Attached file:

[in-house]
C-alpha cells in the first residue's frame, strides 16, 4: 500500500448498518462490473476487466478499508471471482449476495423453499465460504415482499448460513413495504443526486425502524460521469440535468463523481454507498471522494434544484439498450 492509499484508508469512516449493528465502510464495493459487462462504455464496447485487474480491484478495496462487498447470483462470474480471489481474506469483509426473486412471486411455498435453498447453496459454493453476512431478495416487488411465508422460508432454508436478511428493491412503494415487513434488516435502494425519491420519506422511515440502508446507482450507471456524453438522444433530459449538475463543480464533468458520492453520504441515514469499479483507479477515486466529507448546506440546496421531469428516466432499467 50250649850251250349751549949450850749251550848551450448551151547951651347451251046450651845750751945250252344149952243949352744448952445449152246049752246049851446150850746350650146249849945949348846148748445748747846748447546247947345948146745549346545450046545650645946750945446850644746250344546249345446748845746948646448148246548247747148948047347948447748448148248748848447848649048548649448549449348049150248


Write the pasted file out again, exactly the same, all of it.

[in-house]
C-alpha cells in the first residue's frame, strides 16, 4: 500500500448498518462490473476487466478499508471471482449476495423453499465460504415482499448460513413495504443526486425502524460521469440535468463523481454507498471522494434544484439498450 492509499484508508469512516449493528465502510464495493459487462462504455464496447485487474480491484478495496462487498447470483462470474480471489481474506469483509426473486412471486411455498435453498447453496459454493453476512431478495416487488411465508422460508432454508436478511428493491412503494415487513434488516435502494425519491420519506422511515440502508446507482450507471456524453438522444433530459449538475463543480464533468458520492453520504441515514469499479483507479477515486466529507448546506440546496421531469428516466432499467 50250649850251250349751549949450850749251550848551450448551151547951651347451251046450651845750751945250252344149952243949352744448952445449152246049752246049851446150850746350650146249849945949348846148748445748747846748447546247947345948146745549346545450046545650645946750945446850644746250344546249345446748845746948646448148246548247747148948047347948447748448148248748848447848649048548649448549449348049150248